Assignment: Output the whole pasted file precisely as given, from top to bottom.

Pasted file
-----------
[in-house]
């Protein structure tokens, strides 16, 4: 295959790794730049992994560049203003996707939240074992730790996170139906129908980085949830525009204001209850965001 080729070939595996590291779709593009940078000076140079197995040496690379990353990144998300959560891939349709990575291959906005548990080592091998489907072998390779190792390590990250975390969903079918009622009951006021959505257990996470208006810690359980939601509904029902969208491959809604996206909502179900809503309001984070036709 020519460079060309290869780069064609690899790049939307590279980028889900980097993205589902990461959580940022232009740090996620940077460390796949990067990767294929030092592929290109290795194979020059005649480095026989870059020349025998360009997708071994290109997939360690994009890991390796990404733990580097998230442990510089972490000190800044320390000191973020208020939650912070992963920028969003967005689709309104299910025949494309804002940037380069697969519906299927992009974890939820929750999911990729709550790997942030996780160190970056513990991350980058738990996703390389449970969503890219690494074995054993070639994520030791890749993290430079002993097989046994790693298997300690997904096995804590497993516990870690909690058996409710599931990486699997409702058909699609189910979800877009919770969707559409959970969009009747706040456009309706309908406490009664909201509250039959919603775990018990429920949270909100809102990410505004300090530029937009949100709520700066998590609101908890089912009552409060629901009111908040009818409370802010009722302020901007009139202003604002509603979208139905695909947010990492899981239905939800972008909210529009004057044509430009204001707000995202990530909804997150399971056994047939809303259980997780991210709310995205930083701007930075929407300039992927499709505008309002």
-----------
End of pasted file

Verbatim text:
[in-house]
């Protein structure tokens, strides 16, 4: 295959790794730049992994560049203003996707939240074992730790996170139906129908980085949830525009204001209850965001 080729070939595996590291779709593009940078000076140079197995040496690379990353990144998300959560891939349709990575291959906005548990080592091998489907072998390779190792390590990250975390969903079918009622009951006021959505257990996470208006810690359980939601509904029902969208491959809604996206909502179900809503309001984070036709 020519460079060309290869780069064609690899790049939307590279980028889900980097993205589902990461959580940022232009740090996620940077460390796949990067990767294929030092592929290109290795194979020059005649480095026989870059020349025998360009997708071994290109997939360690994009890991390796990404733990580097998230442990510089972490000190800044320390000191973020208020939650912070992963920028969003967005689709309104299910025949494309804002940037380069697969519906299927992009974890939820929750999911990729709550790997942030996780160190970056513990991350980058738990996703390389449970969503890219690494074995054993070639994520030791890749993290430079002993097989046994790693298997300690997904096995804590497993516990870690909690058996409710599931990486699997409702058909699609189910979800877009919770969707559409959970969009009747706040456009309706309908406490009664909201509250039959919603775990018990429920949270909100809102990410505004300090530029937009949100709520700066998590609101908890089912009552409060629901009111908040009818409370802010009722302020901007009139202003604002509603979208139905695909947010990492899981239905939800972008909210529009004057044509430009204001707000995202990530909804997150399971056994047939809303259980997780991210709310995205930083701007930075929407300039992927499709505008309002």